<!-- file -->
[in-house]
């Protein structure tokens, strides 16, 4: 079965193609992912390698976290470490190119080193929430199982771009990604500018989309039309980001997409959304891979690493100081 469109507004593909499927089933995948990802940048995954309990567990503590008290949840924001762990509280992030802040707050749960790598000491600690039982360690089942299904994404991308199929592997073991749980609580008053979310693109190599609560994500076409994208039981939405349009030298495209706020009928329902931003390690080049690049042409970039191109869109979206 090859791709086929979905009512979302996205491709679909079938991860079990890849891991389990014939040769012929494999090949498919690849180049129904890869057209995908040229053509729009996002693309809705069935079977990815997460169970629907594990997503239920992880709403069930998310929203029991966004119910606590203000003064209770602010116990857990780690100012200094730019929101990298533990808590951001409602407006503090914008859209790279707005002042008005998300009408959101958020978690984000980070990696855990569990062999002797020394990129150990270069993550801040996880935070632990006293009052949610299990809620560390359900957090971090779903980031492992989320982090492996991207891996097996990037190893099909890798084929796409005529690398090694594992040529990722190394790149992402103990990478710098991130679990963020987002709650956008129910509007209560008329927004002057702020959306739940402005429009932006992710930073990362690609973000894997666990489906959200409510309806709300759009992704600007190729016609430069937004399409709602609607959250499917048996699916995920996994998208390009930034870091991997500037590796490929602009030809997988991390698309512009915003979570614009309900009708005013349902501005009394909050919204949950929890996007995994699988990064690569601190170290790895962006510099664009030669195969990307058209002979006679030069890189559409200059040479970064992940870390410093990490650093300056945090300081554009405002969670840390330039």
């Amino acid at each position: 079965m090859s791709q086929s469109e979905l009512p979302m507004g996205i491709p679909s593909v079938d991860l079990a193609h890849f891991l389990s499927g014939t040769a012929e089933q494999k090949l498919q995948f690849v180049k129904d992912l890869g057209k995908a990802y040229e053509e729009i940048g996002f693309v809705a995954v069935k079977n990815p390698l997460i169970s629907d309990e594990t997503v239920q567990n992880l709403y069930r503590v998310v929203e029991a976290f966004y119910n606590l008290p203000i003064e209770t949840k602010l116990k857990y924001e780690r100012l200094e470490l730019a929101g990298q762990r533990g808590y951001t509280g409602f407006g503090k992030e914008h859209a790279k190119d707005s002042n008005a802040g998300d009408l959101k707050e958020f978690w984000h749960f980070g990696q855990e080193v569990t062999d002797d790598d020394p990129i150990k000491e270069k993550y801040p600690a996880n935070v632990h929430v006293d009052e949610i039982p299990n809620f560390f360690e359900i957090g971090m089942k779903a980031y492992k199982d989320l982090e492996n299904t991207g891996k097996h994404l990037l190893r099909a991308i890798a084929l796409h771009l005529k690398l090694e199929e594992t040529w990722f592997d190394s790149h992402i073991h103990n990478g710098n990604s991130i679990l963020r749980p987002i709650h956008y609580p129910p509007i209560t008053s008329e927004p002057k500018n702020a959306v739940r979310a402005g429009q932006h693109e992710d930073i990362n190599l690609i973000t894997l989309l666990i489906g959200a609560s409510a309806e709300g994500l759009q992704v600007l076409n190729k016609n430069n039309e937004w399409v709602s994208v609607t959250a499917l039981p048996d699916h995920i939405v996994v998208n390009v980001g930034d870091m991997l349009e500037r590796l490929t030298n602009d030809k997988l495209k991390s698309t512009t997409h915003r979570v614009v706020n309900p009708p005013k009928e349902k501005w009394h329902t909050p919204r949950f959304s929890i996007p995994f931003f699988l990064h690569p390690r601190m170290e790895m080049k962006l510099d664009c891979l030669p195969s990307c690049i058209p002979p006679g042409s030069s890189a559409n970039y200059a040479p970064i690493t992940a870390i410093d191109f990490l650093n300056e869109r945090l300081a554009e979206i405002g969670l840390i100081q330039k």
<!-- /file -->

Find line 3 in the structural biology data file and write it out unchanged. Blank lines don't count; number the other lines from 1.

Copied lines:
């Amino acid at each position: 079965m090859s791709q086929s469109e979905l009512p979302m507004g996205i491709p679909s593909v079938d991860l079990a193609h890849f891991l389990s499927g014939t040769a012929e089933q494999k090949l498919q995948f690849v180049k129904d992912l890869g057209k995908a990802y040229e053509e729009i940048g996002f693309v809705a995954v069935k079977n990815p390698l997460i169970s629907d309990e594990t997503v239920q567990n992880l709403y069930r503590v998310v929203e029991a976290f966004y119910n606590l008290p203000i003064e209770t949840k602010l116990k857990y924001e780690r100012l200094e470490l730019a929101g990298q762990r533990g808590y951001t509280g409602f407006g503090k992030e914008h859209a790279k190119d707005s002042n008005a802040g998300d009408l959101k707050e958020f978690w984000h749960f980070g990696q855990e080193v569990t062999d002797d790598d020394p990129i150990k000491e270069k993550y801040p600690a996880n935070v632990h929430v006293d009052e949610i039982p299990n809620f560390f360690e359900i957090g971090m089942k779903a980031y492992k199982d989320l982090e492996n299904t991207g891996k097996h994404l990037l190893r099909a991308i890798a084929l796409h771009l005529k690398l090694e199929e594992t040529w990722f592997d190394s790149h992402i073991h103990n990478g710098n990604s991130i679990l963020r749980p987002i709650h956008y609580p129910p509007i209560t008053s008329e927004p002057k500018n702020a959306v739940r979310a402005g429009q932006h693109e992710d930073i990362n190599l690609i973000t894997l989309l666990i489906g959200a609560s409510a309806e709300g994500l759009q992704v600007l076409n190729k016609n430069n039309e937004w399409v709602s994208v609607t959250a499917l039981p048996d699916h995920i939405v996994v998208n390009v980001g930034d870091m991997l349009e500037r590796l490929t030298n602009d030809k997988l495209k991390s698309t512009t997409h915003r979570v614009v706020n309900p009708p005013k009928e349902k501005w009394h329902t909050p919204r949950f959304s929890i996007p995994f931003f699988l990064h690569p390690r601190m170290e790895m080049k962006l510099d664009c891979l030669p195969s990307c690049i058209p002979p006679g042409s030069s890189a559409n970039y200059a040479p970064i690493t992940a870390i410093d191109f990490l650093n300056e869109r945090l300081a554009e979206i405002g969670l840390i100081q330039k």